My moving cost figures typically entail putting numbers to items such as fuel, tolls, hotel stays, supplies, food, and professional mover estimates. I do my best to estimate as close to expected costs as possible, then once the move has taken place, I replace these estimates with exact totals.
For example, here are figures from our move out to Washington state last summer:
• Mover costs -- $300 (our friend is a mover and helped us move much of our stuff into temporary storage)
• Gas – $417.79
• Hotel accommodations – $162.74
• Food – $25.00
• Tolls – $3.25
Step #3 – Determine Travel Times
The time involved in moving can be extensive. There’s all the prep work involved in packing, ending utility service, moving, unpacking, starting new utility service, etc. It can be difficult to put timeframes with all these associated parts of the moving process, but when moving long distances, I tend to like to have an idea of how long the actual trip involved to get there is going to take.
In our case, moving from Chicago to Washington involved a lengthy trip. Having an idea of not only the length of the trip, but how long that trip was going to take, helped me better estimate the costs involved (gas, food, accommodations, etc.).
Step #5 – The “To-do” List
Finally, there is the “to-do” portion of our moving checklist. This comprises a list of items to handle once we arrive at our location. Typically there are things like, opening new bank accounts, activating utilities, getting new drivers licenses, changing insurance (both car and health), finding new healthcare providers, etc.
Having this list compiled and ready to go, helps us stay on track when we arrive at our destination during a time that can be more than a little hectic.
Tuesday, May 8, 2012
Swap Fun for Finances
While this habit of mine has saved us a lot of money over the years, it has also cost us some fun in the process. I often tend to overanalyze how costs will add up from partaking in certain activities rather than just going with the flow, which is what my wife is more apt to do. While this tends to cut down our entertainment and miscellaneous costs, at times it also cuts down on our enjoyment of life and living.
To better balance this aspect of our financial lives, we do several things. First off, we look for activities that we not only enjoy, but are cost effective as well, like going to the park, canoeing, camping, taking our son to the library, going out to eat at affordable family dining venues, and similar items. And since we are doing activities together, we typically share the cost with one another, which allows us to double our spending power, or in essence, cut the cost of such fun in half so that one person isn’t carrying the entire weight of our entertainment expenditures.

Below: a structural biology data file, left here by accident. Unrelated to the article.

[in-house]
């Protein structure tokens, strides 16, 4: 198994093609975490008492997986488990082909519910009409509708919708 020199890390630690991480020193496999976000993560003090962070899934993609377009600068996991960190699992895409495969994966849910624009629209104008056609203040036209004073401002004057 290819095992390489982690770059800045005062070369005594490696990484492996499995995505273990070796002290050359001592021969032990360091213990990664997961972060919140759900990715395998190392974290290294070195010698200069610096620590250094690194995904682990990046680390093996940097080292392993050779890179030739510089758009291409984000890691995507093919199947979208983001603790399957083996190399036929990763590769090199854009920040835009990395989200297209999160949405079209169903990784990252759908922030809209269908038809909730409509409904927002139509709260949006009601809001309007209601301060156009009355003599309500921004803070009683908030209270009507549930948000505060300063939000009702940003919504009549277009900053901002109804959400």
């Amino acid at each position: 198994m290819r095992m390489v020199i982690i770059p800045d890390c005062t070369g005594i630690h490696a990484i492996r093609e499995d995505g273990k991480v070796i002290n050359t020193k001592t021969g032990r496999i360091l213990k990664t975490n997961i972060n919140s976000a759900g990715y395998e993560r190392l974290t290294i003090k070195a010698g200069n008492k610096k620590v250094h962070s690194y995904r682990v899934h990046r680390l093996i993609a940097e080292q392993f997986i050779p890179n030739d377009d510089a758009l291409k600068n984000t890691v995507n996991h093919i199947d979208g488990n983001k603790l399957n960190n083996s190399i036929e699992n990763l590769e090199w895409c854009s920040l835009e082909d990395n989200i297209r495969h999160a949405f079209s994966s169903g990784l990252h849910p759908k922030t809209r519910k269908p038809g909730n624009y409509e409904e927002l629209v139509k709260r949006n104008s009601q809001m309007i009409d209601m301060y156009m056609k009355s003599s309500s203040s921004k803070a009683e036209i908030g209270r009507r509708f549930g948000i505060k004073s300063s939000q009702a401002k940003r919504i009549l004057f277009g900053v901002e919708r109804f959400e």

Watch and Worry
Largely due to my knowledge regarding personal finances, I likely tend to worry more about them than the average person might. You may have heard the phrase, “Ignorance is bliss.”
In some cases, I wish this was the case in our situation, and I’m sure my wife feels the same way sometimes. While she is happy that I try my best to safeguard our personal and financial information, I sometimes take it to the extreme and spend too much time and effort worrying about the possibilities and repercussions of certain personal financial situations. While this helps us better protect our finances through doing things like tracking expenses, watching account balances, changing passwords, and similar activities, my wife’s ability to maintain a more even keel about such issues helps balance my overprotective attitude.
Deal in Cash
Personally, I love dealing in cash. I find it to be reassuring and it doesn’t leave a paper or electronic trail of account or credit card numbers that can be hacked into or stolen by those without the best of intentions.
My wife is more of a credit card kind of girl and finds my love of cash somewhat silly. However, we balance each other well in that you really almost have to have a credit (or at least a debit) card these days for certain transactions, yet by using cash in many situations in which credit card usage isn’t necessary, we decrease the chance of our card information being compromised.
Costing us Money to Save Money
I come from a family that’s great at saving money, but whose efforts sometimes lead to situations in which we end up spending $1 to save 20 cents. Such situations remind me of my grandfather driving an extra 10 miles out of his way to save two cents a gallon on gas.
Thankfully, self-awareness and my wife pointing out such ridiculous behavior to me over the years, has awakened me to this fact. I’ve therefore become better at being able to look outside the immediate near-term savings to consider long-term affects and cost implications of saving $1 today only to have it cost me $10 tomorrow.